"I think Jeremy's a pretty shady character," Ryan said, grinning. Jeremy Schivley was his best friend.
Kaira glared at him, but before she could scold him for turning the Coalition's breach of secrecy into a joke, the lights in the tavern suddenly flickered out.
"Look!" Ryan whispered.
"Shh!" The door of the tavern burst open, and men began drifting out into the streets. Many of them veered off in the wrong direction before being steered by the few sober among them, and Rusty Richter staggered off the front porch and tumbled down the steps. Ryan and Kaira sat in silent vigilance as the men wandered slowly to their homes and shut the front doors behind them. The village lay in silence for several moments before they moved.
"Let's go," Kaira said.
Without any hesitation, Ryan threw himself backwards, catching the branch with his knees and effortlessly flipping over to a lower branch. He swung as though he were a child playing on a jungle gym and reached the ground in less than thirty seconds. Kaira followed more slowly, clinging to the trunk for support. When she silently landed beside Ryan, they both took off running without a word.
They raced swiftly to the crossroads that divided the town. Kaira took the left fork, and Ryan took the right, down to the beach. His light footsteps were eerily silent as he sprinted away from her. His destination was likely to be more fruitful than hers: the hunters' cabins were concealed in the thicket of forest that surrounded the ocean. Kaira had to hope that some of the common shopkeepers and craftsmen had not become too complacent in their security, and had saved the weapons that the Coalition had distributed nine years ago. They were needed again.
Kaira chose a cottage at random and crept silently up the front steps. She crouched under the window and peered upward to ascertain that the room was deserted. Then she walked stealthily to the front door and opened it slowly, wincing slightly as it creaked. Before anyone that happened to be looking out their windows could see her, she darted inside the house.
She was standing in a pleasant sitting room. The couches and armchairs were upholstered with hand-stitched fabric, and an intricately woven rug covered the rough, wooden floor. The air smelled faintly of vanilla and jasmine from the collection of scented candles that was displayed on every available surface. This didn't look like the type of place that would have what she was looking for. She was just about to sneak out the door when she caught sight of a metallic box on the mantel. It looked cold, hard, and glaringly out of place among the angelic figurines, flower vases, and gleaming trinkets. She crossed the room in two strides and stepped onto the cold hearth. She carefully lifted the box from the mantel and lifted its lid. Lying on a cushion inside was a polished pistol.
Feeling delighted, Kaira snapped open the cartridge and was thrilled to see that the weapon was loaded. The problem was not gathering enough guns---Ryan's raid of the hunters' cabin would take care of that---but rather the Coalition's lack of ammunition. The sale of firearms had increased frighteningly after the event nine years ago, but the villagers had failed to keep a supply of bullets handy when the panic had finally died down. Kaira was trying to salvage what she could, but she knew that it would not be enough. Looking surreptitiously around the room, she carefully gathered the bullets and slid them into the pocket of her tunic. She replaced the pistol and set the box gently on the shelf. Then she strode from the house, taking care that her presence did not disturb anything else.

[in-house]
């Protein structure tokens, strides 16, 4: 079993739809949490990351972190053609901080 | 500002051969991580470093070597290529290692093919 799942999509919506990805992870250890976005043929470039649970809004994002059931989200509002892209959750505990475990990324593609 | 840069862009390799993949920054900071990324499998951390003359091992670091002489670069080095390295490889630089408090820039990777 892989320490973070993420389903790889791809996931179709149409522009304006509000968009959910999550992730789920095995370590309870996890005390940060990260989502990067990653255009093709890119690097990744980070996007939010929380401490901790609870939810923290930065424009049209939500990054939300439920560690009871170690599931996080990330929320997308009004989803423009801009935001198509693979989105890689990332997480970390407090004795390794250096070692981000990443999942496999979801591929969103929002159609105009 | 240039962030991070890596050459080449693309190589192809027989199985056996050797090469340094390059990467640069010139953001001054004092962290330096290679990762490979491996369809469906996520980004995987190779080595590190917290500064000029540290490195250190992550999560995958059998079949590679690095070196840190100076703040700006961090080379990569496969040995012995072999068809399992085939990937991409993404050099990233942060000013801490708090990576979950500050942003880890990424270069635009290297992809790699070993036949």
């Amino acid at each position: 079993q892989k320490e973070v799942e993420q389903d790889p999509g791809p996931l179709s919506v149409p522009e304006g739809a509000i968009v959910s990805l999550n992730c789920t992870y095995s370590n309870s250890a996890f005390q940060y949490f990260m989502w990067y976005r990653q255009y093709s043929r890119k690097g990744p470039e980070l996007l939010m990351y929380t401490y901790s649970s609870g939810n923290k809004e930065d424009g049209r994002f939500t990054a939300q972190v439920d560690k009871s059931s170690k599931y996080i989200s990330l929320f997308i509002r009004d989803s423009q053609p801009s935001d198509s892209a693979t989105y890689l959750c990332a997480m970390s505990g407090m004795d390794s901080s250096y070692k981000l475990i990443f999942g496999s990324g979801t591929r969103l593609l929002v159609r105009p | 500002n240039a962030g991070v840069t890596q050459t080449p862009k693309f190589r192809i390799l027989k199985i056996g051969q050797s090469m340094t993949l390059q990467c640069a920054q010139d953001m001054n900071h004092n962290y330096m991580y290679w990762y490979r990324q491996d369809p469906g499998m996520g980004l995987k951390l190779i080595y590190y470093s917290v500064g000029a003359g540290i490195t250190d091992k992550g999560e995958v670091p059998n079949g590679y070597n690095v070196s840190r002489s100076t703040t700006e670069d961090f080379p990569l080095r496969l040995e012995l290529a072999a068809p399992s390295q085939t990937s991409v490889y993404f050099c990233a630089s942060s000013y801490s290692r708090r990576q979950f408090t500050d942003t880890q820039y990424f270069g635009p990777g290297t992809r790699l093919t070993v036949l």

She stole as silently as a shadow from cottage to cottage for the better part of the next hour. Most of the weapons were not kept in plain view, as the pistol in the first house was, and she was nearly discovered rummaging through her neighbors' drawers or cabinets several times. Several houses did not keep weapons at all. At the end of the hour, she returned to the crossroads bearing barely two pocketfuls of bullets, and what she had stolen from the young Anderson boys as a last resort: a dozen slingshots. Ryan appeared after a few minutes, carrying a bulging bag of weapons over his shoulder. Her surveyed her and frowned.
"Not much. You?"
"Plenty of guns. Only twenty bullets, in Mr. Jenkins' closet."
Kaira sighed. "We could always throw rocks at them."
Ryan chuckled humorlessly. They both knew that they were in trouble.
"And there's no time to call in aid, is there?" Kaira said dejectedly. "We have only a few weapons and barely anyone knows how to use them. If there's a full-scale raid, I don't know what..." Her voice trailed off. She stared at a point behind Ryan's shoulder with wide, alert eyes.
"Who's there?" she called.
"I saw a light," she whispered. "Someone's watching us."
Ryan wheeled around and scanned the darkness. "Where? I don't see---"
"Please," a shaky voice said. "I mean you no harm."
Kaira narrowed her eyes. An old man had appeared in a patch of moonlight. He was trembling and watching them with horrified eyes. His clothes were in tatters, and his face was strained and wan.
"Is it true?" he whispered. "Are they coming again?"
"Yes," Kaira said. There was no point in lying; he had probably heard most of their conversation.